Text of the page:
Dog trainer Robert Cabral, known for his unique Black Belt Dog Training (http://www.
- Do not approach strange dogs, whether on leash or off. Don’t feel the urge to greet every dog you see.
- Teach children not to run directly at dogs to try and meet them. Children should be taught not to approach strange dogs or to run, play wildly or scream in front of loose dogs.
- When meeting a dog, ask the owner if the dog is friendly before engaging them or petting them.
- Do not stare directly into the eye of a dog. Dogs often see this as a threat.
- Always allow a dog to see you and sniff you before you pet them. Keep your interaction with the dog short and positive. Don’t start a play session with a strange dog.
- Never leave children unattended with dogs, no matter how well you think you know the dog. According to dogbitelaw.com a new dog in the house is dangerous for the first 60 days. In 2007 and 2008, 20% of fatal dog attacks involved a new person or dog sharing a household for a period of two months or less.
- Dogs are not stuffed animals: do not cuddle them, climb on top of them or kiss them if you don’t know them, and think twice about doing it even if you do know them.
- If a dog is approaching you, do not run away. This triggers a dog’s prey drive. Dogs are more likely to bite someone who is running away from them than someone standing still. The best posture to assume is to stand erect with your arms folded. Turn slightly sideways to the dog and do not look directly at the dog. Even if the dog is jumping and barking at you, remain still. Most dogs will lose interest in an object that is not moving.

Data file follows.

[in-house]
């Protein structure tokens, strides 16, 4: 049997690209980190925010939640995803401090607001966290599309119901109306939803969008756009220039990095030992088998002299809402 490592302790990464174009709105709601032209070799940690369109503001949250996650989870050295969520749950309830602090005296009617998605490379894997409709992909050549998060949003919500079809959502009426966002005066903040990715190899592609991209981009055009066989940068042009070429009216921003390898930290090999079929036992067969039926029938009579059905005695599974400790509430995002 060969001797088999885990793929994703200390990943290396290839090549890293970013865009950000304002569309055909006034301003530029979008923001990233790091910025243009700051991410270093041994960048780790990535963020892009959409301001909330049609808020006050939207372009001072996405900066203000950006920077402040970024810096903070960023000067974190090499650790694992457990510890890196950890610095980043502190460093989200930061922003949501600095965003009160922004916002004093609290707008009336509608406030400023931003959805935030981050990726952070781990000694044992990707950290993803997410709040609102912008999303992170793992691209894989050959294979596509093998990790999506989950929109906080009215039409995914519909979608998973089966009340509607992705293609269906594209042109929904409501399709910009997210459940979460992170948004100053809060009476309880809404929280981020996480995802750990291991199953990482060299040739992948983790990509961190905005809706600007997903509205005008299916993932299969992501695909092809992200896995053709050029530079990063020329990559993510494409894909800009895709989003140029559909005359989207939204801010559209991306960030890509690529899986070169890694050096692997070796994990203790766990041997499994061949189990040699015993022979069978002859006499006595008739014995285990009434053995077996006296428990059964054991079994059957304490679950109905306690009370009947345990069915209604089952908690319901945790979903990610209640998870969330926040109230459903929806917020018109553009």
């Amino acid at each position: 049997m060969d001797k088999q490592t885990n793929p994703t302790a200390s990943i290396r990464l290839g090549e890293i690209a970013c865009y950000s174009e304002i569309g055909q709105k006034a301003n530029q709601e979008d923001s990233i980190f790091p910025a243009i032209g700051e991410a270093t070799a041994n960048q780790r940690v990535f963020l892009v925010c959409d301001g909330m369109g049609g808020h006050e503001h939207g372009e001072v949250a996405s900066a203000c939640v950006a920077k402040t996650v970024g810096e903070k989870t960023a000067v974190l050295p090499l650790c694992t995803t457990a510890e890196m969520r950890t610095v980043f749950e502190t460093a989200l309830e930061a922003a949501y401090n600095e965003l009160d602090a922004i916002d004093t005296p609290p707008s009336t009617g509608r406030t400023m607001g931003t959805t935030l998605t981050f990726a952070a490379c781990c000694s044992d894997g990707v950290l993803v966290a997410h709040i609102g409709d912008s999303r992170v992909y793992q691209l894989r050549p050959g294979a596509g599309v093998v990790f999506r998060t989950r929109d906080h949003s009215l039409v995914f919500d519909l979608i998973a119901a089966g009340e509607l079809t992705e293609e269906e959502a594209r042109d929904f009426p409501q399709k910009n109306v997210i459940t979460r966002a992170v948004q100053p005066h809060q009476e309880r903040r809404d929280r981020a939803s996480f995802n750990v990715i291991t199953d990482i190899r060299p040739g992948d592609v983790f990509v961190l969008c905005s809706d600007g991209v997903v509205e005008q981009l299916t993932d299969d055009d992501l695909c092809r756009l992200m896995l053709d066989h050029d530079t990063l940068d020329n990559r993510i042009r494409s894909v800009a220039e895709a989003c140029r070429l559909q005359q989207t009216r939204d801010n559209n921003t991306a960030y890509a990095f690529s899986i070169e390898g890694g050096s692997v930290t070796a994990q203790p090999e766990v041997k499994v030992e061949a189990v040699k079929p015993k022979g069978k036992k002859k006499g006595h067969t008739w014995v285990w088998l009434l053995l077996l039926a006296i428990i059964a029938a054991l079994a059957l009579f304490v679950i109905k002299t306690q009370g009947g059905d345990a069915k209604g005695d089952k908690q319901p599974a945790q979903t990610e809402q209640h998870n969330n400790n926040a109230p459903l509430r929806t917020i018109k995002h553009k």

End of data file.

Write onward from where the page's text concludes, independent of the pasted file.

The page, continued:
- If a dog knocks you down, roll into a ball and remain as motionless as possible. Cover your head with your arms. Do not scream or roll around. Dogs may bite in playfulness.
- If a dog is eating or playing with something, do not approach him to play with him or to take the object away from him.
“Dog bites are statistically increasing. Peoples’ reluctance to train their dogs or give them structure also contributes to the increase in bites,” says Cabral. “If you own a dog, enroll him in obedience classes; socialize him at an early age with people and other dogs.” For more information, please visit www.blackbeltdogtraining or call 310-308-5555.
About Robert Cabral
Robert Cabral is a professional dog behaviorist and trainer with a background in Japanese Martial Arts. He applies many of those principles in his Black Belt Dog Training, a Zen-like approach to transform dogs with difficult behavior patterns. In addition, his passion is the nonprofit he founded called Bound Angels (boundangels.org and boundangels.tv), which is dedicated to giving a voice to animals, in particular those living in our nation’s shelters at risk of being killed: some for bad behavior, some just because they are no longer wanted. Robert has worked with countless shelter dogs, and as a result of his work, these animals have found loving homes. He also serves on the advisory board for K9 Connection in Los Angeles where he tests their dogs and speaks to atisk teens and those in foster care about animal behavior.
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